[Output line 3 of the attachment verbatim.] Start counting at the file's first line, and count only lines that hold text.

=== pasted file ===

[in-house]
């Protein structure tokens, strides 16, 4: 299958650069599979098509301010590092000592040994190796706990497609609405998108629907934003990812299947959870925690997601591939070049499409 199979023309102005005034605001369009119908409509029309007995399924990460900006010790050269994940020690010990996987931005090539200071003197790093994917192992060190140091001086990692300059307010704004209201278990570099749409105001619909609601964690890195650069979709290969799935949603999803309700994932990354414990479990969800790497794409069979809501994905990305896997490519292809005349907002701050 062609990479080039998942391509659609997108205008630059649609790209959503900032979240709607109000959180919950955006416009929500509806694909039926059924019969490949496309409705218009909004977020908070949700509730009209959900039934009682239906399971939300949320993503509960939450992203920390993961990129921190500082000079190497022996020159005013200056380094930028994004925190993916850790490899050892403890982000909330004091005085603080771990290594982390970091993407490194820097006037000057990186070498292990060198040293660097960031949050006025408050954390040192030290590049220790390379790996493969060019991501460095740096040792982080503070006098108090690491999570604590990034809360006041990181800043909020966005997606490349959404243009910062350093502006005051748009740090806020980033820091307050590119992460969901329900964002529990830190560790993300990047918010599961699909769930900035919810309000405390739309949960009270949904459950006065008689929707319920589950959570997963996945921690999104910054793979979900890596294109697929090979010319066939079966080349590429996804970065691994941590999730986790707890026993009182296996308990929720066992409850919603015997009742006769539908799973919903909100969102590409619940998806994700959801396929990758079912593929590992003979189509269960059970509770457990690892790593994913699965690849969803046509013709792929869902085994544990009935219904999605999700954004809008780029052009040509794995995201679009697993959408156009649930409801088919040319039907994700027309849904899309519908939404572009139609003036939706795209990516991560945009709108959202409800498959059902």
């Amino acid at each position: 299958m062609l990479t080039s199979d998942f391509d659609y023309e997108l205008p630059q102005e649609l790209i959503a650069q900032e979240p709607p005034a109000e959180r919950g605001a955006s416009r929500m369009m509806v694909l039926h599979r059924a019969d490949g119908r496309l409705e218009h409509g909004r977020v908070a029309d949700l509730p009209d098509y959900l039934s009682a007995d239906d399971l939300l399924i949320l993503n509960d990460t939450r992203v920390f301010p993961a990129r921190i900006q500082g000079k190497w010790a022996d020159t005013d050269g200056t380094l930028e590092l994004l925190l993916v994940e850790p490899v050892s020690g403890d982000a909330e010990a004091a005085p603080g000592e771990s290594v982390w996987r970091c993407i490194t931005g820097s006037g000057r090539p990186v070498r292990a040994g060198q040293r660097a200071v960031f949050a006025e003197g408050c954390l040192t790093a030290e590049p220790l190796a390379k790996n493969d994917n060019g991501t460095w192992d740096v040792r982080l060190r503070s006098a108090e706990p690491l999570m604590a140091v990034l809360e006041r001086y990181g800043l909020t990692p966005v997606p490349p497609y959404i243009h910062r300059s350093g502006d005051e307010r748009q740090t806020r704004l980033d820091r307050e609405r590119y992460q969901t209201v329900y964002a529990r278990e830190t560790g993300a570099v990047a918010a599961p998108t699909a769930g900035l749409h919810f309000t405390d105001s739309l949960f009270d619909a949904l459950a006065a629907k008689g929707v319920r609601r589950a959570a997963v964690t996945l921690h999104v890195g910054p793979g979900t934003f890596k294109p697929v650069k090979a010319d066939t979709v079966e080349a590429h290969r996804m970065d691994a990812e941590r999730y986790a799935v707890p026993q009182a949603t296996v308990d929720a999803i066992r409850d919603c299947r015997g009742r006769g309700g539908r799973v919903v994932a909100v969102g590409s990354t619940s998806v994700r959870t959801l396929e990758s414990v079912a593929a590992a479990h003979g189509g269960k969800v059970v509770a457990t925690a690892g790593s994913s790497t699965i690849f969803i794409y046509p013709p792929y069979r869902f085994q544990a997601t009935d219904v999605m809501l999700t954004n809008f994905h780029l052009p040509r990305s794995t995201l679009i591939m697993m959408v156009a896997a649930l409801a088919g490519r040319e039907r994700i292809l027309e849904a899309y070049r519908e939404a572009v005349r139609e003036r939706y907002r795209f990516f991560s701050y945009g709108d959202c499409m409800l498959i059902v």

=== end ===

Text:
């Amino acid at each position: 299958m062609l990479t080039s199979d998942f391509d659609y023309e997108l205008p630059q102005e649609l790209i959503a650069q900032e979240p709607p005034a109000e959180r919950g605001a955006s416009r929500m369009m509806v694909l039926h599979r059924a019969d490949g119908r496309l409705e218009h409509g909004r977020v908070a029309d949700l509730p009209d098509y959900l039934s009682a007995d239906d399971l939300l399924i949320l993503n509960d990460t939450r992203v920390f301010p993961a990129r921190i900006q500082g000079k190497w010790a022996d020159t005013d050269g200056t380094l930028e590092l994004l925190l993916v994940e850790p490899v050892s020690g403890d982000a909330e010990a004091a005085p603080g000592e771990s290594v982390w996987r970091c993407i490194t931005g820097s006037g000057r090539p990186v070498r292990a040994g060198q040293r660097a200071v960031f949050a006025e003197g408050c954390l040192t790093a030290e590049p220790l190796a390379k790996n493969d994917n060019g991501t460095w192992d740096v040792r982080l060190r503070s006098a108090e706990p690491l999570m604590a140091v990034l809360e006041r001086y990181g800043l909020t990692p966005v997606p490349p497609y959404i243009h910062r300059s350093g502006d005051e307010r748009q740090t806020r704004l980033d820091r307050e609405r590119y992460q969901t209201v329900y964002a529990r278990e830190t560790g993300a570099v990047a918010a599961p998108t699909a769930g900035l749409h919810f309000t405390d105001s739309l949960f009270d619909a949904l459950a006065a629907k008689g929707v319920r609601r589950a959570a997963v964690t996945l921690h999104v890195g910054p793979g979900t934003f890596k294109p697929v650069k090979a010319d066939t979709v079966e080349a590429h290969r996804m970065d691994a990812e941590r999730y986790a799935v707890p026993q009182a949603t296996v308990d929720a999803i066992r409850d919603c299947r015997g009742r006769g309700g539908r799973v919903v994932a909100v969102g590409s990354t619940s998806v994700r959870t959801l396929e990758s414990v079912a593929a590992a479990h003979g189509g269960k969800v059970v509770a457990t925690a690892g790593s994913s790497t699965i690849f969803i794409y046509p013709p792929y069979r869902f085994q544990a997601t009935d219904v999605m809501l999700t954004n809008f994905h780029l052009p040509r990305s794995t995201l679009i591939m697993m959408v156009a896997a649930l409801a088919g490519r040319e039907r994700i292809l027309e849904a899309y070049r519908e939404a572009v005349r139609e003036r939706y907002r795209f990516f991560s701050y945009g709108d959202c499409m409800l498959i059902v």